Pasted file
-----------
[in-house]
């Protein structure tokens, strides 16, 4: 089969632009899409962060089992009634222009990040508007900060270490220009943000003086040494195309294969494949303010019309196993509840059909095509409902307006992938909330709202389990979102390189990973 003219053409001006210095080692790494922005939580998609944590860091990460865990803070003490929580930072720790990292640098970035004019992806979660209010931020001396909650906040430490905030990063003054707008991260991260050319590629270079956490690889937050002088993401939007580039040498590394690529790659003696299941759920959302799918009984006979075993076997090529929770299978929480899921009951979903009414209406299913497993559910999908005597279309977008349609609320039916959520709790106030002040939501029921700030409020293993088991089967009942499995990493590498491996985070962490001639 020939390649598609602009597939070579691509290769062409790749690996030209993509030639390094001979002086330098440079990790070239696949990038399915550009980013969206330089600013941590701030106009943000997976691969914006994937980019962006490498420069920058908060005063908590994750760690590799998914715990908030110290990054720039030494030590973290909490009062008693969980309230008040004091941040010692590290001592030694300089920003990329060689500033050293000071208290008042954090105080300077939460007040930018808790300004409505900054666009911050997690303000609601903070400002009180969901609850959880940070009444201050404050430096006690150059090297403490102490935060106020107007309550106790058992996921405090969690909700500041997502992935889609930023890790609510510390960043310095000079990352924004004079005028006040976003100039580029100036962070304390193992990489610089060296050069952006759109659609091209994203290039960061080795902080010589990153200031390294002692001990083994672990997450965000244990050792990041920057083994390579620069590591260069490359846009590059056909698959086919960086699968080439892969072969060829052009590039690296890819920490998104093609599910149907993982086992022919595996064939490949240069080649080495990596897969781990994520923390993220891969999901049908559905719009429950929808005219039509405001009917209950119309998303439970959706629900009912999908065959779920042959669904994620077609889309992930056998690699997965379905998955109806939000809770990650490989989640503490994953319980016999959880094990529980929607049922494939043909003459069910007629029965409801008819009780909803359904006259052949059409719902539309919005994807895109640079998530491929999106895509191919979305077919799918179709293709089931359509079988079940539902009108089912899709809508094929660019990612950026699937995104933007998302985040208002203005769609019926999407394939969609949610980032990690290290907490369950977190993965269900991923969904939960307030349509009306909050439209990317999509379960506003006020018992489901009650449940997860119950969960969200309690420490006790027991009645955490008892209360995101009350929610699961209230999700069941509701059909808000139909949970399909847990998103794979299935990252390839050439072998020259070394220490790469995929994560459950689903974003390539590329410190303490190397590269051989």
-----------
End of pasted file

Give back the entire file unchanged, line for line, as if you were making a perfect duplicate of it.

[in-house]
């Protein structure tokens, strides 16, 4: 089969632009899409962060089992009634222009990040508007900060270490220009943000003086040494195309294969494949303010019309196993509840059909095509409902307006992938909330709202389990979102390189990973 003219053409001006210095080692790494922005939580998609944590860091990460865990803070003490929580930072720790990292640098970035004019992806979660209010931020001396909650906040430490905030990063003054707008991260991260050319590629270079956490690889937050002088993401939007580039040498590394690529790659003696299941759920959302799918009984006979075993076997090529929770299978929480899921009951979903009414209406299913497993559910999908005597279309977008349609609320039916959520709790106030002040939501029921700030409020293993088991089967009942499995990493590498491996985070962490001639 020939390649598609602009597939070579691509290769062409790749690996030209993509030639390094001979002086330098440079990790070239696949990038399915550009980013969206330089600013941590701030106009943000997976691969914006994937980019962006490498420069920058908060005063908590994750760690590799998914715990908030110290990054720039030494030590973290909490009062008693969980309230008040004091941040010692590290001592030694300089920003990329060689500033050293000071208290008042954090105080300077939460007040930018808790300004409505900054666009911050997690303000609601903070400002009180969901609850959880940070009444201050404050430096006690150059090297403490102490935060106020107007309550106790058992996921405090969690909700500041997502992935889609930023890790609510510390960043310095000079990352924004004079005028006040976003100039580029100036962070304390193992990489610089060296050069952006759109659609091209994203290039960061080795902080010589990153200031390294002692001990083994672990997450965000244990050792990041920057083994390579620069590591260069490359846009590059056909698959086919960086699968080439892969072969060829052009590039690296890819920490998104093609599910149907993982086992022919595996064939490949240069080649080495990596897969781990994520923390993220891969999901049908559905719009429950929808005219039509405001009917209950119309998303439970959706629900009912999908065959779920042959669904994620077609889309992930056998690699997965379905998955109806939000809770990650490989989640503490994953319980016999959880094990529980929607049922494939043909003459069910007629029965409801008819009780909803359904006259052949059409719902539309919005994807895109640079998530491929999106895509191919979305077919799918179709293709089931359509079988079940539902009108089912899709809508094929660019990612950026699937995104933007998302985040208002203005769609019926999407394939969609949610980032990690290290907490369950977190993965269900991923969904939960307030349509009306909050439209990317999509379960506003006020018992489901009650449940997860119950969960969200309690420490006790027991009645955490008892209360995101009350929610699961209230999700069941509701059909808000139909949970399909847990998103794979299935990252390839050439072998020259070394220490790469995929994560459950689903974003390539590329410190303490190397590269051989």